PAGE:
1970 to 1980 was my student listening decade, traveling from a fatherless self-accountable ten year-old to a hardened veteran of confronting right-wing conformists by the age of twenty, which included being incarcerated for two years in South Africa’s Apartheid military.

Conscription is a bad thing that, as is so often the way with bad things, turned out well when I enjoyed a grandstand view of the war raging in Southern Africa that was a rich resource for a writer. My rank was bandsman.  I was the guitarist in the SADF Entertainment Corps show-band established by the Prime Minister’s office for free musical entertainment which alternated between morale building shows for the troops and black-tie functions for the ruling elite.   It was at one of those ruling elite ministerial functions, playing ‘The girl from Ipanema‘ in F that I came face to face with the Commander in Chief of Apartheid South Africa, PW. Botha, in which three words were exchanged.

Your bum stinks.’

I never found out what ‘The old Crocodile’ made of our brief meeting. At least I never looked back on that meeting and wished I had done something different.

After surviving that PTSD lesson and legacy, my life-threatening two-year conscription in the ‘Border War’, my third decade, 20 – 30 started with an energetic work ethic available only to the twenty somethings.

In 1981 I accepted an agent’s advice to adopt the name Andy Brel, and soon I was performing ten top dollar shows a week for much of the time while completing three years of Computer Science. I left South Africa the week after graduating with the £1,500 allowance on offer at the time by foreign exchange control, showing up at Heathrow with a guitar and a positive attitude, for a new life away from the bludgeoning fist of the fascist government in South Africa.

I knew no one in my adopted homeland. Literally. I started my first week in England in a £50 a week rented room in a house in a place where I woke each morning not knowing where I was. Literally. I only knew where I was not. I did not miss my South African home, in Chartwell, on 500 acres next to a Lion Park. Or regret my reduced living arrangements.  I had an appetite for life.

I got lucky fast. I secured my first paid gig a week after arriving. (Buffers wine bar in Weybridge.) I was working 7 nights a week within three months. My most commonly used advert at that time was:

Andy Brel live. “Perspicacious music for percipient people.”

Soon I had studio work and made many records. Thirty years passed in a blur of words and music and love and fun. I worked with many truly great musicians and met many of the world’s finest human beings as close friends. I loved England so much I made it my third nationality. I lived in a charming house on the Thames riverbank, bought one year after my arrival in the UK.  I lived well as a Greek Englishman. I loved meeting the people who came into my life, many of whom I knew about only from their albums that had formed the soundtrack to my colonial upbringing. I consider myself extremely fortunate to have enjoyed the friendships that came my way. I learned the value of gratitude early.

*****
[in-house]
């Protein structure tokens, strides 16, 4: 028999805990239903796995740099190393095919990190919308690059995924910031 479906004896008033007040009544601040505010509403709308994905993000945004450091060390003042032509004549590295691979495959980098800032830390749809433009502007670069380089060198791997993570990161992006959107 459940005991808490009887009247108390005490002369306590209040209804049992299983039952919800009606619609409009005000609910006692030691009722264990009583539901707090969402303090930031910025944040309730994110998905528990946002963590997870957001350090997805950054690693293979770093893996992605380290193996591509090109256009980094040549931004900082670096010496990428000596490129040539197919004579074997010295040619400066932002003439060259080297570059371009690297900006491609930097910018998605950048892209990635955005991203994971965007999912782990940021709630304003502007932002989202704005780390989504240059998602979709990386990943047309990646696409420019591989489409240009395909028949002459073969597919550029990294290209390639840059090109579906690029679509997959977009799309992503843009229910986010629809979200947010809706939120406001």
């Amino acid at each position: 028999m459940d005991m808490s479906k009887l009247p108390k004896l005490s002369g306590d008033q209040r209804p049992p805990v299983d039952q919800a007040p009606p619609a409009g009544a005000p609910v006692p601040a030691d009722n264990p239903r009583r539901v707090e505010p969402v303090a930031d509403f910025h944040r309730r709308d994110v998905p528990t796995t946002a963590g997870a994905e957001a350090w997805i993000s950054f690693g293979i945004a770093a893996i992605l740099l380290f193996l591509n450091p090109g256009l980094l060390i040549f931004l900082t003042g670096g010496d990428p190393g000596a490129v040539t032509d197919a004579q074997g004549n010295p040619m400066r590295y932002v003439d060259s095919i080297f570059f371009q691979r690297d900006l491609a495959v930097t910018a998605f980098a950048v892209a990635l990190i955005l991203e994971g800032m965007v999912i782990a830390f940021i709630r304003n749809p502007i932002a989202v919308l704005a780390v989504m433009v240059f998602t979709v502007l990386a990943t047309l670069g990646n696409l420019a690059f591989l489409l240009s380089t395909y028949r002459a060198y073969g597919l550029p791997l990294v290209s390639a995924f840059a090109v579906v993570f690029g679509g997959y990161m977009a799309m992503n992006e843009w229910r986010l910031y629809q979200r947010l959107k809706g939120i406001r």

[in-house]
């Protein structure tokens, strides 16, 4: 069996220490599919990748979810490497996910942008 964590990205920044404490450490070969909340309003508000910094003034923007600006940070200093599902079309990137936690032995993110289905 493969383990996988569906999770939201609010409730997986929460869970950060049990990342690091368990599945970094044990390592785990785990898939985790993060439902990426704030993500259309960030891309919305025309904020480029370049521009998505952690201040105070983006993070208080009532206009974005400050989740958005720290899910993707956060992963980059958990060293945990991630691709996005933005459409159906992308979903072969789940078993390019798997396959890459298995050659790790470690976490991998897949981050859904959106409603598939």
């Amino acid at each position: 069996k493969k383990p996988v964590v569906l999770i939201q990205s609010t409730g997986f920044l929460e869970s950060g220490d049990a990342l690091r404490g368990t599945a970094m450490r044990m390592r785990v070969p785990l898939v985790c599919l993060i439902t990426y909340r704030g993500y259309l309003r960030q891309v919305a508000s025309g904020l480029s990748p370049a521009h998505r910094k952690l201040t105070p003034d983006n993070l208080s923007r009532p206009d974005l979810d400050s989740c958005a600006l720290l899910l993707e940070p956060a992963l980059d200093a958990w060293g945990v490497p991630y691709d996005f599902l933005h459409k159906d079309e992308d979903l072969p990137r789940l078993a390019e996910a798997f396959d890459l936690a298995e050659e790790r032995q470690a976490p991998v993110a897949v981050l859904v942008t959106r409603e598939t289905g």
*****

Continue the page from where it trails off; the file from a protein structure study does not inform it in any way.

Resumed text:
I have two English children, born twenty years apart. My oldest, born in 1989, is beautiful Manoussos John, named after Manos, my father, in the Greek tradition. John earned a Phd in Cognitive Neuroscience and assists our awareness of ADHD.

His younger brother is beautiful Byron. The subject of an ongoing story in which British family law is the subject of an ongoing story. He is 9 at the time of writing. His mother is a member of family law.

I published my first book in 2011, The Emergency Bouzouki Player, based on my experience as a conscript in the Angolan Border war, which opened up a world of new opportunity as an author.

My second book One Day in Paris followed in 2015.

I wrote Nolan Cash, the authorised biography of a Country music legend. And Krishna Vardu Ghan. My first ‘self-help’ book, based on the original manuscript ‘The keys for conduct’ by Sucheta Gupta.

In 2013 I learned that a good turn seldom goes unpunished and opted to leave England for a new life in California. Which is where I live, pursuing and promoting wellness through music, words and kindness. In any combination of those three. Pursuing kindness through wellness, music and words.

Decades ago, while Tim Berner’s Lee was still in beta,  I had a London record label, Bridge Recordings and this idea to sell music on the internet. I sold the first CD sold on the interweb in England at a time when no music had been sold over the web. That idea caught on quickly. Now (almost) no music CD’s are sold over the web.

After that splendid idea, at the infancy of the internet, I had a high traffic web page for publishing my short stories, where many of my stories achieved over a million reads. But I could not figure out how to monetize. E commerce and PayPal had not arrived. Turning traffic into money was not obvious.  I had the idea that grateful readers would pay for the creative work of writers in an honor system rewarding merit. My header on the web page I launched to seed interest for this idea was ‘Tis the duty of the wealthy man to patronize the artisan.‘   However I got busy with other stuff and that idea to get paid for all those words read by millions went into the fourth page of the maybe-later list.